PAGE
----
On the up side, in my private practice as a litigation consultant, it's been a gold mine. Unlike when I do my regular ME work, I charge billable hours when I review charts for a medical malpractice case or wrongful death case, and my client dictates how much they are willing to pay for me to review. I recently got a case that came with 3000 pages of medical records. I told counsel that they could either send me a synopsis or I could go over the full record, but if I did the latter, I would *really* go through the record, I wouldn't skip any of the pages. I don't dare show up for trial claiming to have reviewed a medical record but not knowing what is in it. And that means a lot of time. With an average of 2 minutes a page, that's about 100 hours. Counsel said "We don't care" -- because they pass the cost to the hospital or insurance company, and the insurance company decided not to settle with what they considered a predatory litigant. Similarly, on the plaintiffs side, I'm invovled in a case where they think they have a slam dunk case, and they believe that the settlement will pay for my work. So I spend hundred of hours going through these things with a fine-toothed comb. Most of those pages are content-free, but you don't know it until you read it. Ten years ago, back when we had "real" charts, it would have taken about 20 hours rather than 100.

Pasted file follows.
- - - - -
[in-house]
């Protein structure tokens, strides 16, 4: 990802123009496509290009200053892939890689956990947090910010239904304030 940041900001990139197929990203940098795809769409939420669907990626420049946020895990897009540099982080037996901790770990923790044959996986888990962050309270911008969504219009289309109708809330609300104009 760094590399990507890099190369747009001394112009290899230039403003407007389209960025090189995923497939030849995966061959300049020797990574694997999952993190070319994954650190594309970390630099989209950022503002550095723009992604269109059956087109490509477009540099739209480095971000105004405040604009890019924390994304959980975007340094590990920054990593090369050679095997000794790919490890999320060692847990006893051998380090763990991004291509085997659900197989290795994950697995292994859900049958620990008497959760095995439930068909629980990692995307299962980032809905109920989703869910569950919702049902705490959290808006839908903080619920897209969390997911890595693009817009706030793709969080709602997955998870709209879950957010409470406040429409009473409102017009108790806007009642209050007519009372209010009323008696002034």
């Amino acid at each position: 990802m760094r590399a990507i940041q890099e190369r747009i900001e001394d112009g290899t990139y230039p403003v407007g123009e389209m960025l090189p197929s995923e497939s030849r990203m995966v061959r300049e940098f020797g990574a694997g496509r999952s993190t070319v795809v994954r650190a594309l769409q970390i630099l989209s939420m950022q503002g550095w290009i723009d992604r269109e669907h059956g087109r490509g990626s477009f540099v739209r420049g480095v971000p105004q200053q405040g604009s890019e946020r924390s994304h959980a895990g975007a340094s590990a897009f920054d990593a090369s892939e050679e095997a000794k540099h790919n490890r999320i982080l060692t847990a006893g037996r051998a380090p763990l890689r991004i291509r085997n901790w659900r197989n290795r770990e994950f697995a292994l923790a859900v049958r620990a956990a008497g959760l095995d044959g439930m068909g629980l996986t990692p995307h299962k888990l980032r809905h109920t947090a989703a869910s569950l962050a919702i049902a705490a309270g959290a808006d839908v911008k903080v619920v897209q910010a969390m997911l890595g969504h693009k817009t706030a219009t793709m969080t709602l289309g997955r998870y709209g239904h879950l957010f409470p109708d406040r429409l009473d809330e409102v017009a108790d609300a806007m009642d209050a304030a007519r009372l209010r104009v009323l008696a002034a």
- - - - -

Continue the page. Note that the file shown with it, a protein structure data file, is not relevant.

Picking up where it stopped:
Anonymous said...

I became adopted about 3 months after a new system was put into use by my PCP's office. Was discovered after and amazingly awkward conversation about possible familial risk factors. Such amazing tact from the tech when questioning why I thought my relative's blood pressure would be a cause for concern. The adoption was quickly cancelled- never did get an explanation.

shash said...

I think we should all scream loud and long about the errors. And about lack of communication about what is in the patient's chart. Companies pay a fortune for electronic charts; there NEEDS to be a way for them to be more accurate, whether it offers an option for "other" that allows you to enter more information or warnings for people to read attached notes.

I'm not sure of the best solution but I think we need to measure and improve accuracy rather than be satisfied with the status quo.

Cal said...

During my last hospitalization, the chart had erroneous information about my allergies. The doctor said HIPAA means those errors can only be fixed after I get out and requires a cash payment. (This doctor also withheld potassium as a punishment for having neuro symptoms even though I was hypokalemic and insists that calling my emergency contact and asking if I probably know who the President is is a "comprehensive neurological exam.") Now that I am out I was able to edit -- but it's multiple choice. No room to type out an explanation. So most of the info is as close as it can get, but wrong. Moreover, drugs "migrate" from the allergies section to the current meds section.

I don't get it. This seems like a recipe for someone dying.